The webbing together of God, humans and all creation in justice, fulfillment and delight is what the Hebrew prophets call “shalom.” We call it peace, but it means far more than mere peace of mind or a cease fire between enemies. In the Bible shalom means universal flourishing, wholeness and delight. Shalom, in other words, is the way things ought to be.
Of all the biblical visions of the coming kingdom of God’s shalom, the greatest, the most magnificent, are those of the prophet Isaiah. Listen to what he says,
“For I am about to create new heavens and a new earth; the former things shall not be remembered or come to mind. But be glad and rejoice forever in what I am creating; for I am about to create Jerusalem as a joy, and its people as a delight. I will rejoice in Jerusalem, and delight in my people; no more shall the sound of weeping be heard in it, or the cry of distress. No more shall there be in it an infant that lives but a few days, or an old person who does not live out a lifetime; for one who dies at a hundred years will be considered a youth, and one who falls short of a hundred will be considered accursed. They shall build houses and inhabit them; they shall plant vineyards and eat their fruit. They shall not build and another inhabit; they shall not plant and another eat; for like the days of a tree shall the days of my people be, and my [children] shall long enjoy the work of their hands. They shall not labor in vain, or bear children for calamity; for they shall be offspring blessed by the Lord – and their descendants as well.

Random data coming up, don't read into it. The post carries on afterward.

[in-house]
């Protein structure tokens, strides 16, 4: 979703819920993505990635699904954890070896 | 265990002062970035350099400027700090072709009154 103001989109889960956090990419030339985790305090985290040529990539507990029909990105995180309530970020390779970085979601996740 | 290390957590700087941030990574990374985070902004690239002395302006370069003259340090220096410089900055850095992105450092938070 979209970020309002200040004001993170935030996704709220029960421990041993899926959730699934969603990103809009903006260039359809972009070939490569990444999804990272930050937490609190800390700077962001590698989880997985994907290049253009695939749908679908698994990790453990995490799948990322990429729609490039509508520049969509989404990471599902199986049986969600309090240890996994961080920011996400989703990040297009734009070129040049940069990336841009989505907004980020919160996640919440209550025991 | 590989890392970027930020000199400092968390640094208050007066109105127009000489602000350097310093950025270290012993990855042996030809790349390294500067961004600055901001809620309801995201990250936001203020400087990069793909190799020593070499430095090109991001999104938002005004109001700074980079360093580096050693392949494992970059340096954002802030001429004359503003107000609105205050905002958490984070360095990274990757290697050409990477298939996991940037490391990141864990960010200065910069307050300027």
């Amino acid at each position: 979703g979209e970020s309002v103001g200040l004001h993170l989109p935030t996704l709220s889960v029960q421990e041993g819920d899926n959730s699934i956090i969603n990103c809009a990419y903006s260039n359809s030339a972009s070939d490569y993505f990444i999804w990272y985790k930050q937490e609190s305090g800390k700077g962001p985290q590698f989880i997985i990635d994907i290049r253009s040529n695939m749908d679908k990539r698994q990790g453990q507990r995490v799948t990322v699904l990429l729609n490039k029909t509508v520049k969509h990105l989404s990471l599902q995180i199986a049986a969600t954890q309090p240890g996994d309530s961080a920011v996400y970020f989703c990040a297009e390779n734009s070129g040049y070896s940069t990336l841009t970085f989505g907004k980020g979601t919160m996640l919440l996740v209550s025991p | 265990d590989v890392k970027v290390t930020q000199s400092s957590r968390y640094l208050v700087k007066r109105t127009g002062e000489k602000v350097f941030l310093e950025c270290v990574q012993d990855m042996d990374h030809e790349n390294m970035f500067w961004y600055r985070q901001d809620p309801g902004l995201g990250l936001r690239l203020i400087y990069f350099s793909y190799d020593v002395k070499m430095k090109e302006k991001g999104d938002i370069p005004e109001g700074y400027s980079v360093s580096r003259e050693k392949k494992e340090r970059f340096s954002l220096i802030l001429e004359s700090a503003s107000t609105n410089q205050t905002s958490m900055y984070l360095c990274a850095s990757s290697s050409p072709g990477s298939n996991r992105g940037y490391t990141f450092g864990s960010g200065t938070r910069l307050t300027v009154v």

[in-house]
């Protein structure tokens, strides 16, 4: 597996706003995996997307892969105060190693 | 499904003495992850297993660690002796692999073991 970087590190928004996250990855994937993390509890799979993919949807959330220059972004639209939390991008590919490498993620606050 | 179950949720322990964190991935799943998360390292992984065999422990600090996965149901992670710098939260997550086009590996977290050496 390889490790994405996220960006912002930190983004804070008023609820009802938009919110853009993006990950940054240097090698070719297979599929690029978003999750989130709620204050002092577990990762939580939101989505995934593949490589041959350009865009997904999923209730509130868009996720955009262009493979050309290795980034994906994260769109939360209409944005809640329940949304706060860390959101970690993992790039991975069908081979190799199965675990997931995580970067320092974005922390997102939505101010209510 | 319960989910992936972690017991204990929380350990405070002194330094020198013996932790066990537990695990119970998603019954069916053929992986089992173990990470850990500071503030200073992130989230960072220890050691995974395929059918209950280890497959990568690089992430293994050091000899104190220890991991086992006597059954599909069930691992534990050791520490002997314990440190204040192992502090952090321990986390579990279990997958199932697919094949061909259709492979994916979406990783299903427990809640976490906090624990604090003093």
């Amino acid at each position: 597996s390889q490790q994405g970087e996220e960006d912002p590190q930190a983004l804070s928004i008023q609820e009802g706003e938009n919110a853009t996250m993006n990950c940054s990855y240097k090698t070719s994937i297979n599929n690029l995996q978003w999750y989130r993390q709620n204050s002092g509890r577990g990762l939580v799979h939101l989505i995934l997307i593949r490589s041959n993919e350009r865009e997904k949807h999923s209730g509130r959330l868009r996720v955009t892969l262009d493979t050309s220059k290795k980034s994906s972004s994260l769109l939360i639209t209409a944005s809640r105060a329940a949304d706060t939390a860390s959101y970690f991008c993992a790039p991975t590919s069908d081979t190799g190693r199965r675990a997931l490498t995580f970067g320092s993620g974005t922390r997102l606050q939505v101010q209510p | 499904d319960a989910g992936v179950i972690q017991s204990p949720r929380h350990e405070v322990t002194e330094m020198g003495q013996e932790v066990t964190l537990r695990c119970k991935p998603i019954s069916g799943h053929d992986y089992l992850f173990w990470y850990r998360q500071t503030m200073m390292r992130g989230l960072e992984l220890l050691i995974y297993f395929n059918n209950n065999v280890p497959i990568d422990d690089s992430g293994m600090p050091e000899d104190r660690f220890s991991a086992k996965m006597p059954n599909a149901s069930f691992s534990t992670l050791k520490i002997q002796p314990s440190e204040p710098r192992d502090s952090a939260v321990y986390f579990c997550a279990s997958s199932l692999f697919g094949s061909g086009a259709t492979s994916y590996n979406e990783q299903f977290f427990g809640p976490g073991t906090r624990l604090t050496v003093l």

Before they call I will answer, while they are yet speaking I will hear. The wolf and the lamb shall feed together, the lion shall eat straw like the ox; … They shall not hurt or destroy on all my holy mountain, says the Lord.